To finally spark the creation of a clean energy economy, we will double the production of alternative energy in the next three years. We will modernize more than 75 percent of federal buildings and improve the energy efficiency of two million American homes, saving consumers and taxpayers billions on our energy bills. In the process, we will put Americans to work in new jobs that pay well and can’t be outsourced — jobs building solar panels and wind turbines; constructing fuel-efficient cars and buildings; and developing the new energy technologies that will lead to even more jobs, more savings, and a cleaner, safer planet in the bargain.
To improve the quality of our health care while lowering its cost, we will make the immediate investments necessary to ensure that within five years, all of America’s medical records are computerized. This will cut waste, eliminate red tape, and reduce the need to repeat expensive medical tests. But it just won’t save billions of dollars and thousands of jobs – it will save lives by reducing the deadly but preventable medical errors that pervade our health care system.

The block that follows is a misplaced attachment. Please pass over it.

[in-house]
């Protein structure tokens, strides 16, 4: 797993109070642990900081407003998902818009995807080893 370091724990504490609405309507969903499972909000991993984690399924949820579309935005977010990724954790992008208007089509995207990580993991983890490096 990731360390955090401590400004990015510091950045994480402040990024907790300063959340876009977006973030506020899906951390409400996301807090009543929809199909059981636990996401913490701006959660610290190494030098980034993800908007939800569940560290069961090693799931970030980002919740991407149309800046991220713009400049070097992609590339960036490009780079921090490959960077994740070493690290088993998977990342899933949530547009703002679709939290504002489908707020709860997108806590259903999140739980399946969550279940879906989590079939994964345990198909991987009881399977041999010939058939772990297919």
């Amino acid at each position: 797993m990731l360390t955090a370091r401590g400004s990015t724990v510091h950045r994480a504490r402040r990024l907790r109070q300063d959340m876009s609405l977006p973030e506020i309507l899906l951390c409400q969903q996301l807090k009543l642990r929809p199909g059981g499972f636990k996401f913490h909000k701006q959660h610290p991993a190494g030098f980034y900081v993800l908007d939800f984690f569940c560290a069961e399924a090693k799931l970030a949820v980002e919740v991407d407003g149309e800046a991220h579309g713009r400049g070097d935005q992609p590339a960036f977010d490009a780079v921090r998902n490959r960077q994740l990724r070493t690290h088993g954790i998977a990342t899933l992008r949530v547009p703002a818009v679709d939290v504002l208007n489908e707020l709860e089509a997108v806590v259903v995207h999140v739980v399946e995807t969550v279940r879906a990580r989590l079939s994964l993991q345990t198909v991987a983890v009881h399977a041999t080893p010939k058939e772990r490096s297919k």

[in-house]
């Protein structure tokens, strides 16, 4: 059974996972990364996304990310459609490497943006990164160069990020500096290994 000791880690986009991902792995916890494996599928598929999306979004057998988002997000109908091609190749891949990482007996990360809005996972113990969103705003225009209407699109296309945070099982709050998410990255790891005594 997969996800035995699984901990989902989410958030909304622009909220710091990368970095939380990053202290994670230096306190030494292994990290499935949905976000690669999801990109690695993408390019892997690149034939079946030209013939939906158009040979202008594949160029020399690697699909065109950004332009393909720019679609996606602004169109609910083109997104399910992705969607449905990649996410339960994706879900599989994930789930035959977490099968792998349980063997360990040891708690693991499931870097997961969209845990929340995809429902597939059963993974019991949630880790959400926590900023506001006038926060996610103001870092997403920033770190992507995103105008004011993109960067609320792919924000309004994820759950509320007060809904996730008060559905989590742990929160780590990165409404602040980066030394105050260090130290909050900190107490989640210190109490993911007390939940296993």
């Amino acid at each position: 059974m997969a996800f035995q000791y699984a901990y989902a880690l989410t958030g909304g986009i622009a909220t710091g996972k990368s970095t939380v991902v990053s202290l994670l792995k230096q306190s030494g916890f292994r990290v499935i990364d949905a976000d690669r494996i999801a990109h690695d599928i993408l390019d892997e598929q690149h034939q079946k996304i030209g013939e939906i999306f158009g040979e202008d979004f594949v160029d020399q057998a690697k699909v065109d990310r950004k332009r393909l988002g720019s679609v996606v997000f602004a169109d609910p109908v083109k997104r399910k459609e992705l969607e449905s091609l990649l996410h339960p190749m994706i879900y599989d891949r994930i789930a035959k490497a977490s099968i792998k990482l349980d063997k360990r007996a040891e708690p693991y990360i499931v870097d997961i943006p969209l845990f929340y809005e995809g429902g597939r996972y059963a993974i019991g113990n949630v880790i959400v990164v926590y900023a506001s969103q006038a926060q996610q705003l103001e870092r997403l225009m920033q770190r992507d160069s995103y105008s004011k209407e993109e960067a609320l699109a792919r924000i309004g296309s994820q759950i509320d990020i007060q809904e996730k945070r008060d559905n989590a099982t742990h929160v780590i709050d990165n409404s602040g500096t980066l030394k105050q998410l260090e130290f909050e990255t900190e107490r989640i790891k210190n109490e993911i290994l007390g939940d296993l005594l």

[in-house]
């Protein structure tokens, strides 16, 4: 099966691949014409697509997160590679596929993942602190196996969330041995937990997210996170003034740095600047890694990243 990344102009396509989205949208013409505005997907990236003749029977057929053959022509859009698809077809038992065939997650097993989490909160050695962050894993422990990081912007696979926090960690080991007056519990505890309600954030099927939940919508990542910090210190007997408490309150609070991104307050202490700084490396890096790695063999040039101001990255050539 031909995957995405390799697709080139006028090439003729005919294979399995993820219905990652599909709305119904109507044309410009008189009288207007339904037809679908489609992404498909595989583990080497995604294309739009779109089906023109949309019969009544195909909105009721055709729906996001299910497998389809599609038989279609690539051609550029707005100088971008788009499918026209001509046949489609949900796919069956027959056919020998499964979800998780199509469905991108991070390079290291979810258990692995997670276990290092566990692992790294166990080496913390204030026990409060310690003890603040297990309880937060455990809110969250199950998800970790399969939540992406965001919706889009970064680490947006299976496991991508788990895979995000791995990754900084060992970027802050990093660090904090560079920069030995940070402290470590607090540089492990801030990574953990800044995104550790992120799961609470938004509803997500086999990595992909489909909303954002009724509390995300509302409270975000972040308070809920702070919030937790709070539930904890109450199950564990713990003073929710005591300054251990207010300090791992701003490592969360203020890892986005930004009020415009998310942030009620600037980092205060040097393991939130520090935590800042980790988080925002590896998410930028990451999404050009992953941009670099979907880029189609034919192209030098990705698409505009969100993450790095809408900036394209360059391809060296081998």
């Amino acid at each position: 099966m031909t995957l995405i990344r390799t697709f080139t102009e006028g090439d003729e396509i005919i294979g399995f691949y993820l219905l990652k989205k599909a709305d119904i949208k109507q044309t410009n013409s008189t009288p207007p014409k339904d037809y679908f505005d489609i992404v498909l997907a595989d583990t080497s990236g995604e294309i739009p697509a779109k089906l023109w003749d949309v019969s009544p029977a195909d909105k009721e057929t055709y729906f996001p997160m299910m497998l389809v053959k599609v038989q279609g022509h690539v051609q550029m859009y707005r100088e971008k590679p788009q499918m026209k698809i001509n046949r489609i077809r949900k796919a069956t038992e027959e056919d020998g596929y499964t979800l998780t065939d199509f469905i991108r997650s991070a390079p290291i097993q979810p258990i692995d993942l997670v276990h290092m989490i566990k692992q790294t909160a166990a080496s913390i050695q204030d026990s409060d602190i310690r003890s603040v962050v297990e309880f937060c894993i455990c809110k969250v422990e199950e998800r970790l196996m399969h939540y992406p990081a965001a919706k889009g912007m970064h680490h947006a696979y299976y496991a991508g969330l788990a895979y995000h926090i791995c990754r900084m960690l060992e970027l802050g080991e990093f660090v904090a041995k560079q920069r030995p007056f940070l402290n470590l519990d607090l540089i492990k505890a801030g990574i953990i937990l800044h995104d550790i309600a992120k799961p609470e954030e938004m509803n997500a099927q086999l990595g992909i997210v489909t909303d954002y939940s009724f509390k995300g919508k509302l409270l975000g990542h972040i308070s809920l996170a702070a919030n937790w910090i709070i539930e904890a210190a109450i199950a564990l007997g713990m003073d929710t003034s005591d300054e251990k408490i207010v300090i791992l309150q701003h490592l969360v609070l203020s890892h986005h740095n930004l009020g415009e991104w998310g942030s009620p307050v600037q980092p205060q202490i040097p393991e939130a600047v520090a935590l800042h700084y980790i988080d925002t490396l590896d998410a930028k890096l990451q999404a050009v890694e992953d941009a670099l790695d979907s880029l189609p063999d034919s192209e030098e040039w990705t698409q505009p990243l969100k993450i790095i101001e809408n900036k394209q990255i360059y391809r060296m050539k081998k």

To give our children the chance to live out their dreams in a world that’s never been more competitive, we will equip tens of thousands of schools, community colleges, and public universities with 21st-century classrooms, labs, and libraries. We’ll provide new computers, new technology, and new training for teachers so that students in Chicago and Boston can compete with kids in Beijing for the high-tech, high-wage jobs of the future.
To build an economy that can lead this future, we will begin to rebuild America. Yes, we’ll put people to work repairing crumbling roads, bridges, and schools by eliminating the backlog of well-planned, worthy and needed infrastructure projects. But we’ll also do more to retrofit America for a global economy. That means updating the way we get our electricity by starting to build a new smart grid that will save us money, protect our power sources from blackout or attack, and deliver clean, alternative forms of energy to every corner of our nation. It means expanding broadband lines across America, so that a small business in a rural town can connect and compete with their counterparts anywhere in the world. And it means investing in the science, research, and technology that will lead to new medical breakthroughs, new discoveries, and entire new industries.